An excellent, though admittedly high-end, example of the growing complexity of computational tools being contemplated and developed in life science research is presented by the European Union Human Brain Project[ii] (HBP). Among its lofty goals are creation of six information and communications technology (ICT) platforms intended to enable “large-scale collaboration and data sharing, reconstruction of the brain at different biological scales, federated analysis of clinical data to map diseases of the brain, and development of brain-inspired computing systems.”
- Neuroinformatics: a data repository, including brain atlases.
- Brain Simulation: building ICT models and simulations of brains and brain components.
- Medical Informatics: bringing together information on brain diseases.
- Neuromorphic Computing: ICT that mimics the functioning of the brain.
- Neurorobotics: testing brain models and simulations in virtual environments.
- HPC Infrastructure: hardware and software to support the other Platforms.
(Tellingly HBP organizers have recognized the limited computational expertise of many biomedical researchers and also plan to develop technical support and training programs for users of the platforms.)
There is broad agreement in the life sciences research community that there is no single best HPC infrastructure to handle the many LS use cases. The best approach is to build for the dominant use cases. Even here, said Berman, building HPC environments for LS is risky, “The challenge is to design systems today that can support unknown research requirements over many years.” And of course, this all must be accomplished in a cost-constrained environment.
“Some lab instruments know how to submit jobs to clusters. You need heterogeneous systems. Homogeneous clusters don’t work well in life sciences because of the varying uses cases. Newer clusters are kind of a mix and match of things we have fat nodes with tons of cpus and thin nodes with really fast cpus, [for example],” said Berman.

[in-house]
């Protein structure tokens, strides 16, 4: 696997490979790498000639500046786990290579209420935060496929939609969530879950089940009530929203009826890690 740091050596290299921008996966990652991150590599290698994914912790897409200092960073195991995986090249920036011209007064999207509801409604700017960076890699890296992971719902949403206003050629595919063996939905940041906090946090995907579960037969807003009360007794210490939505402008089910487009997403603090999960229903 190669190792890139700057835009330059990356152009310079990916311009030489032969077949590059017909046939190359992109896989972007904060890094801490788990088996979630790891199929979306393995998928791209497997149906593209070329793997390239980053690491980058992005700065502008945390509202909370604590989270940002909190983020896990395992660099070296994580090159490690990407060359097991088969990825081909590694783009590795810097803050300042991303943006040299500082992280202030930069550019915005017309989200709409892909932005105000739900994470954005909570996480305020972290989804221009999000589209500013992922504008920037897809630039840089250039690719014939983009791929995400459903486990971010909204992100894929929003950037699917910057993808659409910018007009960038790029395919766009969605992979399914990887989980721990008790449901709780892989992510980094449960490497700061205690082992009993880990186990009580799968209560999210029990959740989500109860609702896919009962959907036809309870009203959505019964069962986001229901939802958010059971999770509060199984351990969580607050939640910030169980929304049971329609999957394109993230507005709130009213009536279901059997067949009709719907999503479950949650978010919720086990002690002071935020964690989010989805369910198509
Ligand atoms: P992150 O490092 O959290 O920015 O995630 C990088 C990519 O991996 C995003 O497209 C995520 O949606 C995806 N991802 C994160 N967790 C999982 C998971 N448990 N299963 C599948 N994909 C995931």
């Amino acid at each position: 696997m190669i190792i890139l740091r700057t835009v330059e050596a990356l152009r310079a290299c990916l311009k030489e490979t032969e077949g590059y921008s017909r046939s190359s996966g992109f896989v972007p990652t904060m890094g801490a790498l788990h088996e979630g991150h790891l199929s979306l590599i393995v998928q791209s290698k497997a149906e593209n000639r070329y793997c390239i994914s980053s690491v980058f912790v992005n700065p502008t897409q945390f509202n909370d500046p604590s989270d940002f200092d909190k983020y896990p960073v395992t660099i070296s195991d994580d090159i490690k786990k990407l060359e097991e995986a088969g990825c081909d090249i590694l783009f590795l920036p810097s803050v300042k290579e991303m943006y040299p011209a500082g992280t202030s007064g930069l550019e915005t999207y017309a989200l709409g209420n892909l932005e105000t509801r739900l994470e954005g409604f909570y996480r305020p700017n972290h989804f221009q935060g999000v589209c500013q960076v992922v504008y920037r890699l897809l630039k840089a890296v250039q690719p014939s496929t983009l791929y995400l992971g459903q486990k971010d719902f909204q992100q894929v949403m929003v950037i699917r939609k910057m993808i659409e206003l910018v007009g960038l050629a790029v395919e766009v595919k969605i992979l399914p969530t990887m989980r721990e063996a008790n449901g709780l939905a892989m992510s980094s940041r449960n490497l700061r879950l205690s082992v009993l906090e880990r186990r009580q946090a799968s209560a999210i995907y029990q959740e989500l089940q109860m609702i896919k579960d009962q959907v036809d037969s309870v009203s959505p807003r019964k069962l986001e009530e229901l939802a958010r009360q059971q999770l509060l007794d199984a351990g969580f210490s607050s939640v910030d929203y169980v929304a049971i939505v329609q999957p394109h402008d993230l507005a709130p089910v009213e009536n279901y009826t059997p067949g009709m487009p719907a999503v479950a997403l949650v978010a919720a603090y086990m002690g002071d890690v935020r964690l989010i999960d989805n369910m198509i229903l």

Just one genome, depending upon the type of sequencing and the coverage, can generate 100GB of data to manage. Capturing, analyzing, storing, and presenting the accumulating data requires a hybrid HPC infrastructure that blends traditional cluster computing with emerging tools such as iRODS (Integrated Rule-Oriented Data System) and Hadoop. Unsurprisingly the HPC infrastructure is always a work in progress
Here’s a snapshot of the two of the most common genomic analysis pipelines:
- DNA Sequencing. DNA extracted from tissue samples is run through the high-throughput NGS instruments. These modern sequencers generate hundreds of millions of short DNA sequences for each sample, which must then be ‘assembled’ into proper order to determine the genome. Researchers use parallelized computational workflows to assemble the genome and perform quality control on the reassembly—fixing errors in the reassembly.
- Variant Calling. DNA variations (SNPs, haplotypes, indels, etc) for an individual are detected, often using large patient populations to help resolve ambiguities in the individual’s sequence data. Data may be organized into a hybrid solution that uses a relational database to store canonical variations, high-performance file systems to hold data, and a Hadoop-based approach for specialized data-intensive analysis. Links to public and private databases help researchers identify the impact of variations including, for example, whether variants have known associations with clinically relevant conditions.
The point is that life science research – and soon healthcare delivery – has been transformed by productivity leaps in the lab that now are creating immense computational challenges. (next Part 2: Storage Strategies)